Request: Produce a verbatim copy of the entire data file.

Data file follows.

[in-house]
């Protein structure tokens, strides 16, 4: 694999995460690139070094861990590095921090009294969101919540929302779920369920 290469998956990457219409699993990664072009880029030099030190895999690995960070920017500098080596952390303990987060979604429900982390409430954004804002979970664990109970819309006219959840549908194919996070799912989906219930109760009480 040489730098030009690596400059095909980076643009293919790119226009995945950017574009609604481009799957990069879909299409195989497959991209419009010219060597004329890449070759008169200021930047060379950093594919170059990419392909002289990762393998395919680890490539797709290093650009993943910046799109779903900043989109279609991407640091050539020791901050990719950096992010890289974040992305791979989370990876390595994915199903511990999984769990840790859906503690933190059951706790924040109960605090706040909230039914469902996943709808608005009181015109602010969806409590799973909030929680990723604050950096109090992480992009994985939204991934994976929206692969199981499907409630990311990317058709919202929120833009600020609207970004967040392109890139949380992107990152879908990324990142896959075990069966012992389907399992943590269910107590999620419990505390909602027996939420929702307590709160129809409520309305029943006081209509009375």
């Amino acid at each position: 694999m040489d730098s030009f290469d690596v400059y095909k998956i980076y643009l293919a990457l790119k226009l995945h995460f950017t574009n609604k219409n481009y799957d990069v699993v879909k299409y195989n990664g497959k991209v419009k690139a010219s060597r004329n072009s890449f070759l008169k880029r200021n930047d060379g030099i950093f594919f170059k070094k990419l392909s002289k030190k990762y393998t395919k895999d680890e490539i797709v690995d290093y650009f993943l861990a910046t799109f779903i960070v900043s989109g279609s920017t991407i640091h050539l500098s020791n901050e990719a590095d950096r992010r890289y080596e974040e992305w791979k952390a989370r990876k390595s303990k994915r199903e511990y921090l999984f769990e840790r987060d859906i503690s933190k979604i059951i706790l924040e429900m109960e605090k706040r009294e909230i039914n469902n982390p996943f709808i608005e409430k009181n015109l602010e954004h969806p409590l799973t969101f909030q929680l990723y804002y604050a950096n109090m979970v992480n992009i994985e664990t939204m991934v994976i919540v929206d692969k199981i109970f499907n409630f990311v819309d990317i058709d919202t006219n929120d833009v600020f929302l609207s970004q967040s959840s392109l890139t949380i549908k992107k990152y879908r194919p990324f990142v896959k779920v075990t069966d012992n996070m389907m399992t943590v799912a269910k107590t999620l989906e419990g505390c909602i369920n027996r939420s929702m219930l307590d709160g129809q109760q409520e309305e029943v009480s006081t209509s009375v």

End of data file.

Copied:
[in-house]
């Protein structure tokens, strides 16, 4: 694999995460690139070094861990590095921090009294969101919540929302779920369920 290469998956990457219409699993990664072009880029030099030190895999690995960070920017500098080596952390303990987060979604429900982390409430954004804002979970664990109970819309006219959840549908194919996070799912989906219930109760009480 040489730098030009690596400059095909980076643009293919790119226009995945950017574009609604481009799957990069879909299409195989497959991209419009010219060597004329890449070759008169200021930047060379950093594919170059990419392909002289990762393998395919680890490539797709290093650009993943910046799109779903900043989109279609991407640091050539020791901050990719950096992010890289974040992305791979989370990876390595994915199903511990999984769990840790859906503690933190059951706790924040109960605090706040909230039914469902996943709808608005009181015109602010969806409590799973909030929680990723604050950096109090992480992009994985939204991934994976929206692969199981499907409630990311990317058709919202929120833009600020609207970004967040392109890139949380992107990152879908990324990142896959075990069966012992389907399992943590269910107590999620419990505390909602027996939420929702307590709160129809409520309305029943006081209509009375």
């Amino acid at each position: 694999m040489d730098s030009f290469d690596v400059y095909k998956i980076y643009l293919a990457l790119k226009l995945h995460f950017t574009n609604k219409n481009y799957d990069v699993v879909k299409y195989n990664g497959k991209v419009k690139a010219s060597r004329n072009s890449f070759l008169k880029r200021n930047d060379g030099i950093f594919f170059k070094k990419l392909s002289k030190k990762y393998t395919k895999d680890e490539i797709v690995d290093y650009f993943l861990a910046t799109f779903i960070v900043s989109g279609s920017t991407i640091h050539l500098s020791n901050e990719a590095d950096r992010r890289y080596e974040e992305w791979k952390a989370r990876k390595s303990k994915r199903e511990y921090l999984f769990e840790r987060d859906i503690s933190k979604i059951i706790l924040e429900m109960e605090k706040r009294e909230i039914n469902n982390p996943f709808i608005e409430k009181n015109l602010e954004h969806p409590l799973t969101f909030q929680l990723y804002y604050a950096n109090m979970v992480n992009i994985e664990t939204m991934v994976i919540v929206d692969k199981i109970f499907n409630f990311v819309d990317i058709d919202t006219n929120d833009v600020f929302l609207s970004q967040s959840s392109l890139t949380i549908k992107k990152y879908r194919p990324f990142v896959k779920v075990t069966d012992n996070m389907m399992t943590v799912a269910k107590t999620l989906e419990g505390c909602i369920n027996r939420s929702m219930l307590d709160g129809q109760q409520e309305e029943v009480s006081t209509s009375v």